Two United States allies have announced their decisions to join the China-led Asian Infrastructure Investment Bank (AIIB), beating the 31 March deadline set by China for countries that want to be founding members.
Denmark submitted its application letter on Saturday while Australia followed on Sunday, China’s Ministry of Finance said, adding that China welcomed the decisions of the two countries.
According to the statement issued by the ministry, Denmark will become a founding member of the AIIB on April 12 while Australia will be admitted on April 13 if all existing members approve their applications.
In a joint statement with Foreign Minister Julie Bishop and Treasurer Joe Hockey, Australian Prime Minister Tony Abbott said the MOU will enable Australia “to participate as a prospective founding member in the negotiation of setting up the bank.”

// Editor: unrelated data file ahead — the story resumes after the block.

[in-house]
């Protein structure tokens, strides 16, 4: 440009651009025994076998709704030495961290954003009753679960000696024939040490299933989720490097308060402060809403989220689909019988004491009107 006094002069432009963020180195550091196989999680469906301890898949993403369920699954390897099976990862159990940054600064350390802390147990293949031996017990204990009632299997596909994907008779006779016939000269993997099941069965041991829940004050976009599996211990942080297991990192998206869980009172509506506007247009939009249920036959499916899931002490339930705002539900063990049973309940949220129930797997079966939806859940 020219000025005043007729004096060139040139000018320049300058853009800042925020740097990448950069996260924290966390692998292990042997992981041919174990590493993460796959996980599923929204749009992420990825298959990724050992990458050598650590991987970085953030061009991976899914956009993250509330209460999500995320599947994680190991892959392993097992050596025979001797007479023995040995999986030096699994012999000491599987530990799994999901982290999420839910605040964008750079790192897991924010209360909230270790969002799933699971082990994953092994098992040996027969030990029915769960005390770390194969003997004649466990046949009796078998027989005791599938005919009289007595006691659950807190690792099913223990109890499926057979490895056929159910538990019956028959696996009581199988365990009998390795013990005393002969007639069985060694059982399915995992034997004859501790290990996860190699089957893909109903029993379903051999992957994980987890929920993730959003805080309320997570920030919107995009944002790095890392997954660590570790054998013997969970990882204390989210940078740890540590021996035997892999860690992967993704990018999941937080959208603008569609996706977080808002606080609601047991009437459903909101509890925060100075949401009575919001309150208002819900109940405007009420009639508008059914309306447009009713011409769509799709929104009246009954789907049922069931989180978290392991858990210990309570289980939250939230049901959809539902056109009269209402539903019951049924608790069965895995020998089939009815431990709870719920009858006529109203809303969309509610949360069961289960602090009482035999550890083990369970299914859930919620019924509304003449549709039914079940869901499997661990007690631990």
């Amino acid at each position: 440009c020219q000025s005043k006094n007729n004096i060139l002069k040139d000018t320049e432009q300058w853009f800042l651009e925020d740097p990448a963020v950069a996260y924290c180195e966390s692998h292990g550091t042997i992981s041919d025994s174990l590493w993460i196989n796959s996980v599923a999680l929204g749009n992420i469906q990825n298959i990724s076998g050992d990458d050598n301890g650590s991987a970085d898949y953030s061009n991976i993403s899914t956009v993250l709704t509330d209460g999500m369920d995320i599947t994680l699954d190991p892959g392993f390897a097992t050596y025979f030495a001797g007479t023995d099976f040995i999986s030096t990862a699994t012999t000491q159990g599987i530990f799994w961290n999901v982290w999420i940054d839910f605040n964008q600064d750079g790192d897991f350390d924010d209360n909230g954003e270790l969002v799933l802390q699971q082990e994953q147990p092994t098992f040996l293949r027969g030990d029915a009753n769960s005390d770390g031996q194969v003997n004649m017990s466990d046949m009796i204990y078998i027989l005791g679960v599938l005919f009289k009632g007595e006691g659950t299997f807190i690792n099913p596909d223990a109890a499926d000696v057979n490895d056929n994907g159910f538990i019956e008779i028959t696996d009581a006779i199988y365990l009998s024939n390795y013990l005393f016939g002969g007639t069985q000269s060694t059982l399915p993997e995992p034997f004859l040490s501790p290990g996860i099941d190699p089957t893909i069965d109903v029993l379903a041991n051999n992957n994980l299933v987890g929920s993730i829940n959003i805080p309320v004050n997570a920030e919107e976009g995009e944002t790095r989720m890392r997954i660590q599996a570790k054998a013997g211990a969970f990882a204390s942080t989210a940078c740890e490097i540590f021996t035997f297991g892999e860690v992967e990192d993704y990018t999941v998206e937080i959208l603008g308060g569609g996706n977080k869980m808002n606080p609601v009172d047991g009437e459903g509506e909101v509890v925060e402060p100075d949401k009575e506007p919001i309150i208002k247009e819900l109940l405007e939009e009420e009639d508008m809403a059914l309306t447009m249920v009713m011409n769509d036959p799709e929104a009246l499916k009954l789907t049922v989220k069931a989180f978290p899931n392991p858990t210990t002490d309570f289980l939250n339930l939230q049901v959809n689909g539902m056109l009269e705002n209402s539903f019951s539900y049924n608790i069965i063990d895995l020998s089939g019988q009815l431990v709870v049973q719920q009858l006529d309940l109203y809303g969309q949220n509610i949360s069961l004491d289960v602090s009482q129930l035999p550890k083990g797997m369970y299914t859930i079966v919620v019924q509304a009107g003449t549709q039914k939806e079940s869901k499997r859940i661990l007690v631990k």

“The government has discussed the AIIB extensively with China and other key partners inside and outside the region,” the statement said.
“Good progress has been made on the bank’s design, governance and transparency over the past few months, but we still have issues that we will address through ongoing consultations.”
Denmark, meanwhile, said joining the AIIB is a significant and exciting development in the world order that China is now establishing the AIIB.
Danish Minister of Trade and Development Mogens Jensen said that since many Danish trade interests as well as development cooperation interests will be at stake in AIIB, there are many reasons to engage in and influence AIIB’s investment decisions from its beginning.
“I am very happy that our government has taken this step,” said Friis Arne Petersen, Danish Ambassador to China, adding that by joining the AIIB Denmark can help with the poverty eradication in the region.